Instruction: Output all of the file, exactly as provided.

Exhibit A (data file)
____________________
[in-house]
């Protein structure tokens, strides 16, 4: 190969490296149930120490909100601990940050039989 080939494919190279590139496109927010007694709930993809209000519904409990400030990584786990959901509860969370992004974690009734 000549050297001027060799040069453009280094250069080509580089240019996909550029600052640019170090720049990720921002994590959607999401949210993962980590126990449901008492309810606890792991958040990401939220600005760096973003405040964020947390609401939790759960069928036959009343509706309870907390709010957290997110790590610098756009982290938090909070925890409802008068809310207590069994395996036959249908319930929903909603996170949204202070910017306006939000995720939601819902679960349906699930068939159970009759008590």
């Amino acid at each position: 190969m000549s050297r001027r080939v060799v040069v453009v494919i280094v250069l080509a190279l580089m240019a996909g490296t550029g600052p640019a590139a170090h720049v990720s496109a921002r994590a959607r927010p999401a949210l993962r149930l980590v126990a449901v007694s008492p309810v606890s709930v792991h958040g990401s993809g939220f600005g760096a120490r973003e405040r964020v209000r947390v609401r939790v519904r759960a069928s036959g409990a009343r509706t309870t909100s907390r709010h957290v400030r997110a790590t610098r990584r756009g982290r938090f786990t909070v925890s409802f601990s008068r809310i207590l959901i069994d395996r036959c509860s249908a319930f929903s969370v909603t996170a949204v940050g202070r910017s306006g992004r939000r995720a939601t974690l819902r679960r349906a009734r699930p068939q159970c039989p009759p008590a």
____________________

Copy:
[in-house]
């Protein structure tokens, strides 16, 4: 190969490296149930120490909100601990940050039989 080939494919190279590139496109927010007694709930993809209000519904409990400030990584786990959901509860969370992004974690009734 000549050297001027060799040069453009280094250069080509580089240019996909550029600052640019170090720049990720921002994590959607999401949210993962980590126990449901008492309810606890792991958040990401939220600005760096973003405040964020947390609401939790759960069928036959009343509706309870907390709010957290997110790590610098756009982290938090909070925890409802008068809310207590069994395996036959249908319930929903909603996170949204202070910017306006939000995720939601819902679960349906699930068939159970009759008590």
């Amino acid at each position: 190969m000549s050297r001027r080939v060799v040069v453009v494919i280094v250069l080509a190279l580089m240019a996909g490296t550029g600052p640019a590139a170090h720049v990720s496109a921002r994590a959607r927010p999401a949210l993962r149930l980590v126990a449901v007694s008492p309810v606890s709930v792991h958040g990401s993809g939220f600005g760096a120490r973003e405040r964020v209000r947390v609401r939790v519904r759960a069928s036959g409990a009343r509706t309870t909100s907390r709010h957290v400030r997110a790590t610098r990584r756009g982290r938090f786990t909070v925890s409802f601990s008068r809310i207590l959901i069994d395996r036959c509860s249908a319930f929903s969370v909603t996170a949204v940050g202070r910017s306006g992004r939000r995720a939601t974690l819902r679960r349906a009734r699930p068939q159970c039989p009759p008590a």